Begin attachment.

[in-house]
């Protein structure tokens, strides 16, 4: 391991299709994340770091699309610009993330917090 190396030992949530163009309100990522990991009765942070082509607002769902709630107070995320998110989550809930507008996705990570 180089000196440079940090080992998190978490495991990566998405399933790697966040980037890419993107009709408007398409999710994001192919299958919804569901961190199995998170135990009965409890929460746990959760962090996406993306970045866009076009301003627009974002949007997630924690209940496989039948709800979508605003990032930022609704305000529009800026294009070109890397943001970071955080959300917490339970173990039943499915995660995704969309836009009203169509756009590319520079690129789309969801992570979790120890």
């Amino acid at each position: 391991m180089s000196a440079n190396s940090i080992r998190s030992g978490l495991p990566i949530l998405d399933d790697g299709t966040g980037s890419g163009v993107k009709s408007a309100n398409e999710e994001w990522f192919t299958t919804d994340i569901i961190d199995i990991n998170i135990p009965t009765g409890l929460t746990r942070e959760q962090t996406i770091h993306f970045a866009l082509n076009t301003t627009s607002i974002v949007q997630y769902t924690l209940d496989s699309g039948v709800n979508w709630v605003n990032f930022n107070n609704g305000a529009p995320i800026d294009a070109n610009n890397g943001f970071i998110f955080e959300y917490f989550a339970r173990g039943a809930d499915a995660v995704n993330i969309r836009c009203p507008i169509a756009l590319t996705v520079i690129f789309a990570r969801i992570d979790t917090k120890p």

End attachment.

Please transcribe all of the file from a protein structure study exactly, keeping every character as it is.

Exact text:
[in-house]
């Protein structure tokens, strides 16, 4: 391991299709994340770091699309610009993330917090 190396030992949530163009309100990522990991009765942070082509607002769902709630107070995320998110989550809930507008996705990570 180089000196440079940090080992998190978490495991990566998405399933790697966040980037890419993107009709408007398409999710994001192919299958919804569901961190199995998170135990009965409890929460746990959760962090996406993306970045866009076009301003627009974002949007997630924690209940496989039948709800979508605003990032930022609704305000529009800026294009070109890397943001970071955080959300917490339970173990039943499915995660995704969309836009009203169509756009590319520079690129789309969801992570979790120890």
């Amino acid at each position: 391991m180089s000196a440079n190396s940090i080992r998190s030992g978490l495991p990566i949530l998405d399933d790697g299709t966040g980037s890419g163009v993107k009709s408007a309100n398409e999710e994001w990522f192919t299958t919804d994340i569901i961190d199995i990991n998170i135990p009965t009765g409890l929460t746990r942070e959760q962090t996406i770091h993306f970045a866009l082509n076009t301003t627009s607002i974002v949007q997630y769902t924690l209940d496989s699309g039948v709800n979508w709630v605003n990032f930022n107070n609704g305000a529009p995320i800026d294009a070109n610009n890397g943001f970071i998110f955080e959300y917490f989550a339970r173990g039943a809930d499915a995660v995704n993330i969309r836009c009203p507008i169509a756009l590319t996705v520079i690129f789309a990570r969801i992570d979790t917090k120890p």